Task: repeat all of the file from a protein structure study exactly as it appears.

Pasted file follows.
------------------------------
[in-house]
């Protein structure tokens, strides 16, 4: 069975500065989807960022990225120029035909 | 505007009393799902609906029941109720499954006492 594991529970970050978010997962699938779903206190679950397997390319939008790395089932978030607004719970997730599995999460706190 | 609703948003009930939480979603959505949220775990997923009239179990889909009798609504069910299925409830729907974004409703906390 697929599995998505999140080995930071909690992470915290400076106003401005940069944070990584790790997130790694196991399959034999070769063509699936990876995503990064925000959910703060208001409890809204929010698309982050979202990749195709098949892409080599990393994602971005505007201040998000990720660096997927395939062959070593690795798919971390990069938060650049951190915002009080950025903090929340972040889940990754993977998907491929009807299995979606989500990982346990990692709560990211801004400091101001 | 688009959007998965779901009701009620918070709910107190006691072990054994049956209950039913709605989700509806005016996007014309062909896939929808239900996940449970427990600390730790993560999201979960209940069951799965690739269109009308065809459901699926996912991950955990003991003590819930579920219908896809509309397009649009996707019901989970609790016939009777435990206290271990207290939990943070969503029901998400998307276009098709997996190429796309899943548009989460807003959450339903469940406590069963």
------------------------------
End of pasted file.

[in-house]
């Protein structure tokens, strides 16, 4: 069975500065989807960022990225120029035909 | 505007009393799902609906029941109720499954006492 594991529970970050978010997962699938779903206190679950397997390319939008790395089932978030607004719970997730599995999460706190 | 609703948003009930939480979603959505949220775990997923009239179990889909009798609504069910299925409830729907974004409703906390 697929599995998505999140080995930071909690992470915290400076106003401005940069944070990584790790997130790694196991399959034999070769063509699936990876995503990064925000959910703060208001409890809204929010698309982050979202990749195709098949892409080599990393994602971005505007201040998000990720660096997927395939062959070593690795798919971390990069938060650049951190915002009080950025903090929340972040889940990754993977998907491929009807299995979606989500990982346990990692709560990211801004400091101001 | 688009959007998965779901009701009620918070709910107190006691072990054994049956209950039913709605989700509806005016996007014309062909896939929808239900996940449970427990600390730790993560999201979960209940069951799965690739269109009308065809459901699926996912991950955990003991003590819930579920219908896809509309397009649009996707019901989970609790016939009777435990206290271990207290939990943070969503029901998400998307276009098709997996190429796309899943548009989460807003959450339903469940406590069963």